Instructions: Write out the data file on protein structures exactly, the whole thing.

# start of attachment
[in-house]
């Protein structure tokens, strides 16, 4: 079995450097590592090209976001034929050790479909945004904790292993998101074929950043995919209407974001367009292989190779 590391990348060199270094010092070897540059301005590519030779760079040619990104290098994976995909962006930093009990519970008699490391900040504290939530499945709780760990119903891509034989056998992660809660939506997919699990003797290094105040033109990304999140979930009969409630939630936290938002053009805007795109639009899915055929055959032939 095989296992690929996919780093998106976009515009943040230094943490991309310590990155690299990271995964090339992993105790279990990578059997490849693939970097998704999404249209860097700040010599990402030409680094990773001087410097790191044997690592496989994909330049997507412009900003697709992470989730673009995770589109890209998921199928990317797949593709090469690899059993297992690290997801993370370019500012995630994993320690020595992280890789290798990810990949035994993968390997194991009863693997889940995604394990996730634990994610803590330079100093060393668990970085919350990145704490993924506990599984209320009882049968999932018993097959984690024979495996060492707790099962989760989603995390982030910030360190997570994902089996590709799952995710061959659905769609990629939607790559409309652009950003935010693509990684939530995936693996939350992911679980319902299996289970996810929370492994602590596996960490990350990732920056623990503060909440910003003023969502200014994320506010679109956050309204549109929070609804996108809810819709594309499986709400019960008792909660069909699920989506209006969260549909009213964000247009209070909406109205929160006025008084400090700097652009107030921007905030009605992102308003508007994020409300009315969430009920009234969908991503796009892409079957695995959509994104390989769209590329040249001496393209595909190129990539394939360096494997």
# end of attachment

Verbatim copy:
[in-house]
């Protein structure tokens, strides 16, 4: 079995450097590592090209976001034929050790479909945004904790292993998101074929950043995919209407974001367009292989190779 590391990348060199270094010092070897540059301005590519030779760079040619990104290098994976995909962006930093009990519970008699490391900040504290939530499945709780760990119903891509034989056998992660809660939506997919699990003797290094105040033109990304999140979930009969409630939630936290938002053009805007795109639009899915055929055959032939 095989296992690929996919780093998106976009515009943040230094943490991309310590990155690299990271995964090339992993105790279990990578059997490849693939970097998704999404249209860097700040010599990402030409680094990773001087410097790191044997690592496989994909330049997507412009900003697709992470989730673009995770589109890209998921199928990317797949593709090469690899059993297992690290997801993370370019500012995630994993320690020595992280890789290798990810990949035994993968390997194991009863693997889940995604394990996730634990994610803590330079100093060393668990970085919350990145704490993924506990599984209320009882049968999932018993097959984690024979495996060492707790099962989760989603995390982030910030360190997570994902089996590709799952995710061959659905769609990629939607790559409309652009950003935010693509990684939530995936693996939350992911679980319902299996289970996810929370492994602590596996960490990350990732920056623990503060909440910003003023969502200014994320506010679109956050309204549109929070609804996108809810819709594309499986709400019960008792909660069909699920989506209006969260549909009213964000247009209070909406109205929160006025008084400090700097652009107030921007905030009605992102308003508007994020409300009315969430009920009234969908991503796009892409079957695995959509994104390989769209590329040249001496393209595909190129990539394939360096494997």